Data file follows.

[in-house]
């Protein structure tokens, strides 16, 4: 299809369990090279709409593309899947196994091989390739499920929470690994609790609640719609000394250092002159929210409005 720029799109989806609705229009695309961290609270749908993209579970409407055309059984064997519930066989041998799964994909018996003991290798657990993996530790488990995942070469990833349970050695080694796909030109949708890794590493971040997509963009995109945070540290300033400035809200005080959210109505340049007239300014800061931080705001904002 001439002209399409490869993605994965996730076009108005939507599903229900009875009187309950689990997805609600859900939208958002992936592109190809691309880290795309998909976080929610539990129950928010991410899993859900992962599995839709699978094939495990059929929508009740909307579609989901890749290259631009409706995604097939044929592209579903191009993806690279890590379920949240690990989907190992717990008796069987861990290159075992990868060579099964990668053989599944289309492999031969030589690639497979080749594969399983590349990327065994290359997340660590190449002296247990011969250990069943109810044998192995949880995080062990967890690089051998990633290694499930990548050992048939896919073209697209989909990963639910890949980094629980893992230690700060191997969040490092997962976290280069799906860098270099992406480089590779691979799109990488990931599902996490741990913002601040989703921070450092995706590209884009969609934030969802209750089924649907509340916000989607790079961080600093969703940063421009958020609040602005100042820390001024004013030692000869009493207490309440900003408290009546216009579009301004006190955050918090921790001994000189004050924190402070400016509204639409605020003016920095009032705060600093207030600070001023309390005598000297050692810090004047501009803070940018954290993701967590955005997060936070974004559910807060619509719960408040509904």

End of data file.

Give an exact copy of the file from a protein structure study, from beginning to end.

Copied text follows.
[in-house]
């Protein structure tokens, strides 16, 4: 299809369990090279709409593309899947196994091989390739499920929470690994609790609640719609000394250092002159929210409005 720029799109989806609705229009695309961290609270749908993209579970409407055309059984064997519930066989041998799964994909018996003991290798657990993996530790488990995942070469990833349970050695080694796909030109949708890794590493971040997509963009995109945070540290300033400035809200005080959210109505340049007239300014800061931080705001904002 001439002209399409490869993605994965996730076009108005939507599903229900009875009187309950689990997805609600859900939208958002992936592109190809691309880290795309998909976080929610539990129950928010991410899993859900992962599995839709699978094939495990059929929508009740909307579609989901890749290259631009409706995604097939044929592209579903191009993806690279890590379920949240690990989907190992717990008796069987861990290159075992990868060579099964990668053989599944289309492999031969030589690639497979080749594969399983590349990327065994290359997340660590190449002296247990011969250990069943109810044998192995949880995080062990967890690089051998990633290694499930990548050992048939896919073209697209989909990963639910890949980094629980893992230690700060191997969040490092997962976290280069799906860098270099992406480089590779691979799109990488990931599902996490741990913002601040989703921070450092995706590209884009969609934030969802209750089924649907509340916000989607790079961080600093969703940063421009958020609040602005100042820390001024004013030692000869009493207490309440900003408290009546216009579009301004006190955050918090921790001994000189004050924190402070400016509204639409605020003016920095009032705060600093207030600070001023309390005598000297050692810090004047501009803070940018954290993701967590955005997060936070974004559910807060619509719960408040509904």